A Different Way to Mind the Gap: Mandated Versus Voluntary Collection of Measures

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Figure 1

Progress Over 5 Years of Collection of Baseline and Repeat Measures

Note: Dashed lines show the linear trend for each set of data. Please note color figures are available online.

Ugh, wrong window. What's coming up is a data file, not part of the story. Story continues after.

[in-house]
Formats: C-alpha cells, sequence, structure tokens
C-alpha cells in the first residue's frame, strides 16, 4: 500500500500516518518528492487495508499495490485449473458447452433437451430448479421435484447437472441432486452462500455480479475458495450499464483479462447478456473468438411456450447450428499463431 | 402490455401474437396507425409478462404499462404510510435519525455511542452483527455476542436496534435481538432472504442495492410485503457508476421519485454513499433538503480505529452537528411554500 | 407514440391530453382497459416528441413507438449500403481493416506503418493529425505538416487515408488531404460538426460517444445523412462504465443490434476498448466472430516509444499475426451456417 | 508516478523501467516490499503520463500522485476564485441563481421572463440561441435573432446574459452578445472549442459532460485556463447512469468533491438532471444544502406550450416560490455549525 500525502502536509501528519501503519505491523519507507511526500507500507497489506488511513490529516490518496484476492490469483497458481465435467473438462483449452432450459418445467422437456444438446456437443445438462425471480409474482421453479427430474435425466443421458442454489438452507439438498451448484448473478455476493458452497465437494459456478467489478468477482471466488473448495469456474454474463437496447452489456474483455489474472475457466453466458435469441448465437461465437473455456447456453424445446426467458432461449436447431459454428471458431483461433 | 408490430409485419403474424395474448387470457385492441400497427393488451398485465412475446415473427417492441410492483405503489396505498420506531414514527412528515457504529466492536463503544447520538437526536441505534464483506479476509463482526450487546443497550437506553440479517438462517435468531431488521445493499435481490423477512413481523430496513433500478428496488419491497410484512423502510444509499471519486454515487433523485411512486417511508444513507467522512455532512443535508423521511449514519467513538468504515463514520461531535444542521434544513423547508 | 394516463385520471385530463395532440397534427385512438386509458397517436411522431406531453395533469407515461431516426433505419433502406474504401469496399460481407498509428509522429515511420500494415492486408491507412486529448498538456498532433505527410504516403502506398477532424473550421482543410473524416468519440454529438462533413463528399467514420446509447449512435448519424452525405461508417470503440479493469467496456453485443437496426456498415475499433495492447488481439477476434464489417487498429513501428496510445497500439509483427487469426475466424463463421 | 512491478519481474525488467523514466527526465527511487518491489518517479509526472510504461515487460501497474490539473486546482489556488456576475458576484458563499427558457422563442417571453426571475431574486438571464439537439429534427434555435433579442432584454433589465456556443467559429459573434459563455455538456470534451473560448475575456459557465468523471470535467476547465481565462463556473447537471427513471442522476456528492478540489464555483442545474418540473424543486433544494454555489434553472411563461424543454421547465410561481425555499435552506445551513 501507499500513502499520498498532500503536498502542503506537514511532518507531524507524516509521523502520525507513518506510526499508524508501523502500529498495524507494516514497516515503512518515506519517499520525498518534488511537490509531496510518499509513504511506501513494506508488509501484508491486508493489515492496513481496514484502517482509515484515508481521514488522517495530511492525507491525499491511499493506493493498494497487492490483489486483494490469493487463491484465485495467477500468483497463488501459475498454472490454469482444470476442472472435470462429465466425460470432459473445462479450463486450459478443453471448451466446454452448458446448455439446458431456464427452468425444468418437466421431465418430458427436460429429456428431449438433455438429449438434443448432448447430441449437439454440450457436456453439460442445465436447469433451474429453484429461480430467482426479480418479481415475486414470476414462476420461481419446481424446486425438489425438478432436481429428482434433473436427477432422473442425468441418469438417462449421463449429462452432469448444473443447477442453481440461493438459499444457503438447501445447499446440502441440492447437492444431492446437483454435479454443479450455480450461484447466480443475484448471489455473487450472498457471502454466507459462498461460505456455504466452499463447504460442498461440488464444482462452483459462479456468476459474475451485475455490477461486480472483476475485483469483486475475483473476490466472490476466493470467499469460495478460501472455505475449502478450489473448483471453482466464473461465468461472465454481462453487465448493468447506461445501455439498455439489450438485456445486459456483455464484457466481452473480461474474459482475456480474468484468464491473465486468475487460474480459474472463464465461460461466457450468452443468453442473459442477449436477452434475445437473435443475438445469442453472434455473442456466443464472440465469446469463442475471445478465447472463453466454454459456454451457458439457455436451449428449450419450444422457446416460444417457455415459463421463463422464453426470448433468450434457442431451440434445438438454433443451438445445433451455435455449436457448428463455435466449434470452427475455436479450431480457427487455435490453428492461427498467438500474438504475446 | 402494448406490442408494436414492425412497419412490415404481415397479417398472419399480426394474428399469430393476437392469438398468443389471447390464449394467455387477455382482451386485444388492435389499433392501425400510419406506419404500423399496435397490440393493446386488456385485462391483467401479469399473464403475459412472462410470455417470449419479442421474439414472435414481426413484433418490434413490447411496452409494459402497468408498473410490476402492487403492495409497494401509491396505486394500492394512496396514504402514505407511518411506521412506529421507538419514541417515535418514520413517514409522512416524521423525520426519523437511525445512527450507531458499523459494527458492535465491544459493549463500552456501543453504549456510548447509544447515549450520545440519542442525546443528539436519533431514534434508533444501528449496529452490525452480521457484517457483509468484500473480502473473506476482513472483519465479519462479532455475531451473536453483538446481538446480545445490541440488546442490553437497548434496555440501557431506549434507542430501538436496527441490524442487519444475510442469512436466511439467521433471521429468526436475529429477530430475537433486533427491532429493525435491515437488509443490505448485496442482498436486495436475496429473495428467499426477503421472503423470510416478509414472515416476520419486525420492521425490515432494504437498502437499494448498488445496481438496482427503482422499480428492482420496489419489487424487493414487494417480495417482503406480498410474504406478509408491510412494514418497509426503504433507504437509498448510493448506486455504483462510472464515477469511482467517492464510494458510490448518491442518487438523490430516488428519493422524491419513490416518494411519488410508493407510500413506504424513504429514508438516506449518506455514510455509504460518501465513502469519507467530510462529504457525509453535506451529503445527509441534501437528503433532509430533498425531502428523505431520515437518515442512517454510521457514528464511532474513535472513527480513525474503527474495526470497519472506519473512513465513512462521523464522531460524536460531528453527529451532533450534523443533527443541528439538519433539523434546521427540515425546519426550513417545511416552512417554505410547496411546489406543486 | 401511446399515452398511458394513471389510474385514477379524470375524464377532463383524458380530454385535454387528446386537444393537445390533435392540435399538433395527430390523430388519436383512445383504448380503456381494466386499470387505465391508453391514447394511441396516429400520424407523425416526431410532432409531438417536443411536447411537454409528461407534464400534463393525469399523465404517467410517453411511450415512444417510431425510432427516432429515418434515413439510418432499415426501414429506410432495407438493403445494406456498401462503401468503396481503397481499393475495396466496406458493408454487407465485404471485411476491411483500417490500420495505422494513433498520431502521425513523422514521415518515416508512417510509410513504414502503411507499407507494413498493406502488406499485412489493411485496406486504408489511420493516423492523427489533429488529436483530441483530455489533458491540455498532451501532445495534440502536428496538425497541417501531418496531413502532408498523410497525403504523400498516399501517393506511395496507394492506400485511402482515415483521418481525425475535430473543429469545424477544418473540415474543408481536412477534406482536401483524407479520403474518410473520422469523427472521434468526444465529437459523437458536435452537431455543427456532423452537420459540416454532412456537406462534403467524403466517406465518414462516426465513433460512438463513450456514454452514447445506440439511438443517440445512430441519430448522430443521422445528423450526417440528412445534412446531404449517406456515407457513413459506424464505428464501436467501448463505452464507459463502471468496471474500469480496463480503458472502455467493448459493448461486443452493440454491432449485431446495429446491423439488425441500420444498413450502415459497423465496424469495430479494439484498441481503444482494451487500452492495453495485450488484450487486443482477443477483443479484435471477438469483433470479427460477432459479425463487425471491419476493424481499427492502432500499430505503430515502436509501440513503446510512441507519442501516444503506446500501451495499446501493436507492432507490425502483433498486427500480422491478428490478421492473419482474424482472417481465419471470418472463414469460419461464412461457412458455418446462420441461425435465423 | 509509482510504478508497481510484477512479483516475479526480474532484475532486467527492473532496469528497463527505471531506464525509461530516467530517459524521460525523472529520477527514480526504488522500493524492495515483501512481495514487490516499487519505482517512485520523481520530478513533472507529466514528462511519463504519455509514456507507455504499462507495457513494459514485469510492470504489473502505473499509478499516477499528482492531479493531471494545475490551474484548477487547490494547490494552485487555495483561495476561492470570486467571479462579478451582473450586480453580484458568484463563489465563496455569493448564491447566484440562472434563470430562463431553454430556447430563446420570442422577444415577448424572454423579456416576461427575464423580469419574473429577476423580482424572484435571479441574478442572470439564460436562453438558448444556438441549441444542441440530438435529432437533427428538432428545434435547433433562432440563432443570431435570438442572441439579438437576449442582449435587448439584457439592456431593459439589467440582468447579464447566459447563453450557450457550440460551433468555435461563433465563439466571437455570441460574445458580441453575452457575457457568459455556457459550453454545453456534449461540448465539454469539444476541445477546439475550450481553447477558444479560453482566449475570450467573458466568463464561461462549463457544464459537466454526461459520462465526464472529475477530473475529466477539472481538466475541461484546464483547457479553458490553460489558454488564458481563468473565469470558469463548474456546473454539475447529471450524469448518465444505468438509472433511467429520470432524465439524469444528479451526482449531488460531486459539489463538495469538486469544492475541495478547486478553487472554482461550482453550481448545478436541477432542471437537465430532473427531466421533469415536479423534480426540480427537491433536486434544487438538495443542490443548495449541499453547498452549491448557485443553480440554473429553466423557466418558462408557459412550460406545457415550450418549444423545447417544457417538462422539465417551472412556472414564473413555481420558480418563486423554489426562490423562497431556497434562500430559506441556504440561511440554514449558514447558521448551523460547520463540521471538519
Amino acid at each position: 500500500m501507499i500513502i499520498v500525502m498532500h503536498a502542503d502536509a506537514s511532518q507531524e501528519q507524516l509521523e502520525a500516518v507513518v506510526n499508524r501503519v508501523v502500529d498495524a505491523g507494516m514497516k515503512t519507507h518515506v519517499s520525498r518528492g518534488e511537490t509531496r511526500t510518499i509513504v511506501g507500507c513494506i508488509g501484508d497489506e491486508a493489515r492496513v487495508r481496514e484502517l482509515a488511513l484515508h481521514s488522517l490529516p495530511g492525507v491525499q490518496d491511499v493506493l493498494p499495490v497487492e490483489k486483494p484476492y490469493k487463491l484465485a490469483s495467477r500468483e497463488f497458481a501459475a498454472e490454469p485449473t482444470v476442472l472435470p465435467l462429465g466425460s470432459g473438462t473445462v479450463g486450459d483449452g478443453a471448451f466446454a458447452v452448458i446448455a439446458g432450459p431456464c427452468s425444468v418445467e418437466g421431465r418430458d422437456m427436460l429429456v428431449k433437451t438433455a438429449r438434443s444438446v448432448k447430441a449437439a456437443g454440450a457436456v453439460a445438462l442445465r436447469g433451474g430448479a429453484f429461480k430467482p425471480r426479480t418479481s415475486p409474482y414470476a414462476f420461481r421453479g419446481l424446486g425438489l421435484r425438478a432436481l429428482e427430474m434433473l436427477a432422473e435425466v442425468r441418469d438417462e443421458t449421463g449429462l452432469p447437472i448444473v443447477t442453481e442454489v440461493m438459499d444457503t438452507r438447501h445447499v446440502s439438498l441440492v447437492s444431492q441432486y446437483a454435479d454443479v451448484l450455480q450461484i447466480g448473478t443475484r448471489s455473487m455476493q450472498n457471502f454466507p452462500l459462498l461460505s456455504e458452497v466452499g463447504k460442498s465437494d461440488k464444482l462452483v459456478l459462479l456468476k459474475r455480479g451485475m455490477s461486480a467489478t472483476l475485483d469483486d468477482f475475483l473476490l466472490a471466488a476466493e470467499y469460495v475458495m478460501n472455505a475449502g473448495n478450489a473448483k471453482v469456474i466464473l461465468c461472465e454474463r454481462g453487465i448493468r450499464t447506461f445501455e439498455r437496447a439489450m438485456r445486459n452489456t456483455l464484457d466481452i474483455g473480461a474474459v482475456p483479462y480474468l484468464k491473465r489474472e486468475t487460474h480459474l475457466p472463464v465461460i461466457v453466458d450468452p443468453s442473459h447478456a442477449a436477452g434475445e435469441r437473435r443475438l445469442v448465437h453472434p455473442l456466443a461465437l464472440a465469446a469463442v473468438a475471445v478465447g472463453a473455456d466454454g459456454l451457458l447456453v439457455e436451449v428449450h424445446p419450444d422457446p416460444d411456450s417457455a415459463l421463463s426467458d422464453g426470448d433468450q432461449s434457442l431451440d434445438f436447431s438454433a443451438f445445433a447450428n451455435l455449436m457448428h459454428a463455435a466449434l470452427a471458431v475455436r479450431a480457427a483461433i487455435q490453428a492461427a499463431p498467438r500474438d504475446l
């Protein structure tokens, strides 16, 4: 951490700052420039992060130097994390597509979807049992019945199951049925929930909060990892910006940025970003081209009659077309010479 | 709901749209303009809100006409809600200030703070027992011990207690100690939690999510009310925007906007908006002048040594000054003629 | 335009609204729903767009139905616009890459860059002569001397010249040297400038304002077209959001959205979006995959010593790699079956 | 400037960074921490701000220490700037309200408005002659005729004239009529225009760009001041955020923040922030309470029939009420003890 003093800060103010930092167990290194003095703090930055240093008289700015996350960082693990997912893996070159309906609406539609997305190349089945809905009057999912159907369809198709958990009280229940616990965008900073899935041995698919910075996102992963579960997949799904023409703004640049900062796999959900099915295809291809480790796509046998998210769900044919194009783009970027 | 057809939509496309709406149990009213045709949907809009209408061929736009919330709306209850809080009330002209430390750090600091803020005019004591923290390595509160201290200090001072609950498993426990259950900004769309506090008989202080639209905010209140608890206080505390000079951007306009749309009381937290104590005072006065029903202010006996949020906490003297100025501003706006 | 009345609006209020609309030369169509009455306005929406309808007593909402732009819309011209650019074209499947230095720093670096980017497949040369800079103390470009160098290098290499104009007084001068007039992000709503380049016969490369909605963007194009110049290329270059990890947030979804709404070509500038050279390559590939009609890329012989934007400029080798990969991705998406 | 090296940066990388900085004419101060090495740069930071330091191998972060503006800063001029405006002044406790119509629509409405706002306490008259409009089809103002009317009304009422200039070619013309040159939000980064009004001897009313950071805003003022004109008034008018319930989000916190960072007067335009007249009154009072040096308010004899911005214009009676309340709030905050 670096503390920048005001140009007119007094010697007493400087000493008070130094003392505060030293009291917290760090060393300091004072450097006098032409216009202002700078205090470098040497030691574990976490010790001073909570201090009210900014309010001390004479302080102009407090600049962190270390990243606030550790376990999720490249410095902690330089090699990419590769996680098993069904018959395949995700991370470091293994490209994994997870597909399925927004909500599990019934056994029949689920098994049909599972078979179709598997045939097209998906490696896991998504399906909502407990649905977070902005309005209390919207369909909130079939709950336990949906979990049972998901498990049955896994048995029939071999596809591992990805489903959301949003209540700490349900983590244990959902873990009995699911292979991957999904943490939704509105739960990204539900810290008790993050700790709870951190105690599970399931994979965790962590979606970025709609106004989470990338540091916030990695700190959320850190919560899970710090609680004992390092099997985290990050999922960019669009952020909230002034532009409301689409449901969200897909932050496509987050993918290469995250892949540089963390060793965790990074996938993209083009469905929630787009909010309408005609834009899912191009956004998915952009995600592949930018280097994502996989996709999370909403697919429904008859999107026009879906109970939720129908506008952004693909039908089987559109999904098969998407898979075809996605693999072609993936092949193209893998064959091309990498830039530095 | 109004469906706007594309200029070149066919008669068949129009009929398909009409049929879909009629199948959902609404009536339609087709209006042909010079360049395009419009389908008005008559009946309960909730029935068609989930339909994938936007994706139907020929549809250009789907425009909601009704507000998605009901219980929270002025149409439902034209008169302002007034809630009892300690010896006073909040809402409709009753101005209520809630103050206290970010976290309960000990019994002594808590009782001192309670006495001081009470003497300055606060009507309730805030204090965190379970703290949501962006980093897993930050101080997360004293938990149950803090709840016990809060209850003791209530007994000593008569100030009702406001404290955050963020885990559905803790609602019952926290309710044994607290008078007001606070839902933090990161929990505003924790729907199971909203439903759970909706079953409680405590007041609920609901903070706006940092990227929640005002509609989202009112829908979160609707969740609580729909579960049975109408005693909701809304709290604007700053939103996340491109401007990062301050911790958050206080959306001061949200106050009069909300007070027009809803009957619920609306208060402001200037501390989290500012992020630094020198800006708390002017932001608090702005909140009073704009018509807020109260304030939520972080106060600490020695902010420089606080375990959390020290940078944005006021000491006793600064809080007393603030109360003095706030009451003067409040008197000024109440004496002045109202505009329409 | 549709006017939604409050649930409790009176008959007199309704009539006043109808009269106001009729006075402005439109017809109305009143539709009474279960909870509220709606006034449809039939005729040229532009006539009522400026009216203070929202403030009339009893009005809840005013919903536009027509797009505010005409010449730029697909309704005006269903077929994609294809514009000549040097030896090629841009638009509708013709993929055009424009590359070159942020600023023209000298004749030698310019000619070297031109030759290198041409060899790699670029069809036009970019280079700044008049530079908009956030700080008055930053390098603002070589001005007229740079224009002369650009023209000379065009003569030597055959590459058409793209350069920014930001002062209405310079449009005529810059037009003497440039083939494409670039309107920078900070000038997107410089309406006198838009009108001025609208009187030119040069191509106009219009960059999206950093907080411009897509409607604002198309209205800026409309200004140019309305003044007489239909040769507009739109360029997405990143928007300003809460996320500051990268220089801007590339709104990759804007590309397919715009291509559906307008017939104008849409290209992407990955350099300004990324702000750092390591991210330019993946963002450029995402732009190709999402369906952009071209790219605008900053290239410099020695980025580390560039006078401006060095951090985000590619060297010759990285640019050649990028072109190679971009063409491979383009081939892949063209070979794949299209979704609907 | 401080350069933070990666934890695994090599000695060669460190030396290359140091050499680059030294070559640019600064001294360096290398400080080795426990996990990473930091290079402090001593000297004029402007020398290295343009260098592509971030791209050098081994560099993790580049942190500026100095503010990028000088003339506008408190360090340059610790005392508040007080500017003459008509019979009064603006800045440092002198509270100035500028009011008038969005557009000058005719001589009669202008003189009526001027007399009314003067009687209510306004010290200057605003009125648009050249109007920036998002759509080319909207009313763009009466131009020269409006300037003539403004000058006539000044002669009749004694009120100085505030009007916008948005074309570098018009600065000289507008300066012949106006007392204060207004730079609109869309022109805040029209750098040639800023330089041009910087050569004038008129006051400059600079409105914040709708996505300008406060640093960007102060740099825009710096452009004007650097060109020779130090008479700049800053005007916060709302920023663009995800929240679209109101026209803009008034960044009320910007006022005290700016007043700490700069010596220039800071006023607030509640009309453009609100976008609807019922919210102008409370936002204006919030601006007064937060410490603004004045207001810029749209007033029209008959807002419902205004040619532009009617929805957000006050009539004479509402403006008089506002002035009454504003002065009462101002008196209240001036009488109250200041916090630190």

Measurement-based care (MBC) has been called the bridge for the gap between outcomes achieved in randomized clinical trials and routine clinical care.1 Trials of MBC have improved outcomes, helped identify patients with residual symptoms, prompted clinicians to know when to intensify treatment, created more informed patients, and improved the patient–provider relationship.1 These previous studies were grant-funded projects, however, which were implemented on project deadlines with research staff committed to the success of the project. In a recent Letter to the Editor in the Journal, Liu et al.2 reported on their efforts to implement a digital measurement feedback system in a pediatric clinic. This Letter to the Editor, to my knowledge, was the first report about how a clinic implements MBC without grant funding on a project deadline, which is likely to be more generalizable to community practice. The purpose of this report is to add our clinic experience.

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